As the introductory demographic facts presented above imply, and as news stories anecdotally illustrate, many are praying about COVID-19. Patient-centered care is a widely accepted goal for healthcare today. Thus, for patients who desire a shared prayer, should they not be given an opportunity to accept (or refuse) a nurse's offer to pray with them? Prayer is an intimate spiritual experience that is often considered inappropriate in nonreligious social contexts, and it can take a sense of desperation to prompt patients to ask a nurse to pray with them. One study, for example, observed that 39% of 70 Bostonians with incurable cancer would never ask their nurse or physician for prayer.9 Thus, for patients who want prayer, the opportunity to accept or reject it should not be denied. Respect for patient autonomy guides clinicians to engage patients in decision-making about their healthcare and treatment options; this same approach can guide nurses to assess if and how a patient wants prayer.

Other points that support nurse-initiated prayer include the following.

  • Whole-person care is an important value within healthcare. This holistic approach to healthcare is not only supported by theory, but also by empirical evidence that indicates that patients with illness benefit psychologically and spiritually from personal prayer. If prayer enhances coping and well-being, then assessing if and how nurses can support prayer is merited.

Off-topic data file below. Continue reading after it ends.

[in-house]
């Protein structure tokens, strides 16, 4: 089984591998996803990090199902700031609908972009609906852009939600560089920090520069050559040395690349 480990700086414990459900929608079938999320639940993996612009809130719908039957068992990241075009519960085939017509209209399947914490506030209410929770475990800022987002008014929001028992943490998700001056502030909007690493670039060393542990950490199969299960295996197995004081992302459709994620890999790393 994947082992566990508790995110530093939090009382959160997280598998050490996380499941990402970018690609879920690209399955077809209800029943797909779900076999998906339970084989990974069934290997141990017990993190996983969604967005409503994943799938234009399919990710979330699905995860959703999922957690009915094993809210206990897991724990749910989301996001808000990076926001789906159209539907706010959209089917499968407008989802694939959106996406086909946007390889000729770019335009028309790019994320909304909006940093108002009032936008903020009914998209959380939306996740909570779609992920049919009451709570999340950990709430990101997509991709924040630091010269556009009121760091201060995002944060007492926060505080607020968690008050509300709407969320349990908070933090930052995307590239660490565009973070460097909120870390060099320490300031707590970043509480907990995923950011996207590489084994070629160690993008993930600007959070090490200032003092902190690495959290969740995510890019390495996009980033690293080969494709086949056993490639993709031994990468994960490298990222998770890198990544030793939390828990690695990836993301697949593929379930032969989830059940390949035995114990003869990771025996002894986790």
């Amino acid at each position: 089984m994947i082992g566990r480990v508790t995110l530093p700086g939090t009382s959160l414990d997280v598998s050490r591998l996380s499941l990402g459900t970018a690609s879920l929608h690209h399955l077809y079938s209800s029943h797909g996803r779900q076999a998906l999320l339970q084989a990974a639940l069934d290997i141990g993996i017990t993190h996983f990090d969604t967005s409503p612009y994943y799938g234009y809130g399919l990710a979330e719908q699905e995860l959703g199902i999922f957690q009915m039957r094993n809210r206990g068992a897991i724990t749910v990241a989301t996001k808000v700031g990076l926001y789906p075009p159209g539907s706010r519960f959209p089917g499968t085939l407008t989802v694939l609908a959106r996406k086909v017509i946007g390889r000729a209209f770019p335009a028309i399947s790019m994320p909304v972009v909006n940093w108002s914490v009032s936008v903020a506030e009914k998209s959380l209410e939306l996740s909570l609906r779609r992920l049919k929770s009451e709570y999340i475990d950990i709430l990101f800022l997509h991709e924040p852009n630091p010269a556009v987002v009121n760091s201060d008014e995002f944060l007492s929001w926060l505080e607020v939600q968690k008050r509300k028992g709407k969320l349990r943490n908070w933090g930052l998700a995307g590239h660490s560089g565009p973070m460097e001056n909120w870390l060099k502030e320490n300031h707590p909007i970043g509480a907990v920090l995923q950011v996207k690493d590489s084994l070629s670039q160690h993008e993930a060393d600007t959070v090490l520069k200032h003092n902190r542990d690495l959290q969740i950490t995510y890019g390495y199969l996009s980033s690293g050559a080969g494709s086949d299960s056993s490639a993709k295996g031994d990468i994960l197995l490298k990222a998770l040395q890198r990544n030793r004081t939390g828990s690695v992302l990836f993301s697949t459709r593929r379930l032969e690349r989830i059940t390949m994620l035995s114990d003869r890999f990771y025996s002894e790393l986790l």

• In many cases, those who perform the priestly function in America cannot be physically present with those who are hospitalized with COVID-19, even those who are dying. It is the nurse who is present at such times. Just because nurses are not known for serving a priestly role in society should not mean that they should not do so when it would be welcome and beneficial, provided they are willing and able to offer it.
  • Although an offer of prayer could be coercive, following guidelines can allow nurses to offer to pray with a patient in a manner that is ethical. To not offer to pray because of the desire to avoid the appearance of coercion would also preclude the possibility of introducing a comforting therapeutic. Again, the need for assessment becomes evident.